Do you have a food blog and want to participate next year? Sign up here to receive notifications about when the 2014 swap will start to organize and do your part to share some cheer over the holidays and raise money to help some really wonderful kids. It’s good for the soul.

The Great Food Blogger Cookie Swap 2014: Snacktime delight cookies

Yield: 40 cookies


1 cup (2 sticks) unsalted butter
2 tablespoons ice water
10 oz (approximately 2 cups) flour
3/4 tsp baking soda
2 tsp salt
5 oz (approximately 3/4 cup) sugar
2 eggs
2 tsp vanilla extract
5 oz (approximately 1/2 tightly packed cup plus 2 tbsp) brown sugar
12 oz semisweet chocolate chips
3 oz crumbled pretzels
3 oz crumbled ruffled potato chips


Melt the butter in a medium pan over medium-high heat.

Cook the butter, swirling regularly, until the butter is browned and has a nutty aroma. This should take about 5-7 minutes, depending on the strength of your stovetop.

Whisk in the ice water (which replaces the moisture cooked out while browning the butter), and cool in the fridge for 20 minutes.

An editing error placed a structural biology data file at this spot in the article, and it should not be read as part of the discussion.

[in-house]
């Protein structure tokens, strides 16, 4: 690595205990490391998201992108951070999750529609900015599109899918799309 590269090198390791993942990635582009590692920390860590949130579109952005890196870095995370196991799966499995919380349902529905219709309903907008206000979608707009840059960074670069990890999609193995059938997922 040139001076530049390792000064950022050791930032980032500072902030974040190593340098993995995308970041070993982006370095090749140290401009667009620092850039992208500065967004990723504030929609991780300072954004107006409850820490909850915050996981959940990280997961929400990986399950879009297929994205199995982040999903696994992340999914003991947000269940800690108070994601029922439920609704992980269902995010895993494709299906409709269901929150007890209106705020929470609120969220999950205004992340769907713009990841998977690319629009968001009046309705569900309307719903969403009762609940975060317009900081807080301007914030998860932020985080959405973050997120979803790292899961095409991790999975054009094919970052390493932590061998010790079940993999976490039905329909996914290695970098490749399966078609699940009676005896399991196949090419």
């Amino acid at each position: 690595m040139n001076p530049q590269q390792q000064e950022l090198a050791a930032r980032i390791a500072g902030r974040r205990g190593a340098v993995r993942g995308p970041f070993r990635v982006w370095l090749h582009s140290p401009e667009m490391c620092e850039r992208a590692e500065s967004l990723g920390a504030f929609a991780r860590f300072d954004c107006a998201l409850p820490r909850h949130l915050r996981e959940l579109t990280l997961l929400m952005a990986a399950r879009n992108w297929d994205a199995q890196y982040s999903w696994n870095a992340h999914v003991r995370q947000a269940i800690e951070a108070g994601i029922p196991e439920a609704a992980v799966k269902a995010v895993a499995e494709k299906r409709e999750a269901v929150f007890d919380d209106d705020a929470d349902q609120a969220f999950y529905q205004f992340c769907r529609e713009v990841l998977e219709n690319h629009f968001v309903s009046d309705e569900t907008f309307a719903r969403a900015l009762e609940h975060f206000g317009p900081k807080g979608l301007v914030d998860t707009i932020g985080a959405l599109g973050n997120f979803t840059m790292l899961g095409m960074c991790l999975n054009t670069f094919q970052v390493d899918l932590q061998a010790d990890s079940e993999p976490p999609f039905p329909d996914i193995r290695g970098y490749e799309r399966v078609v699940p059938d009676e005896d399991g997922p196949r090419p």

In a large bowl stir together the flour, baking soda and salt. Set aside.

In the bowl of a stand mixer, combine both sugars, eggs and vanilla extract. Mix on medium high speed until the mixture is golden, about 5 minutes.

Set the mixer on low and slowly pour in the browned butter. Once added, turn the speed up to medium and mix until combined.

On low speed, slowly add the dry ingredients, scraping down when necessary.

Add the chocolate chips, pretzels and potato chips, mixing gently to combine.

Cover tightly with plastic wrap and chill the cookie dough for at least 8 hours or up to 72 hours.

When you're ready to bake the cookies, heat the oven to 325 degrees Fahrenheit.

Line cookie sheets with either parchment or baking silicone.

Scoop the cookies onto the sheet, leaving at least 1.5 inches between cookies.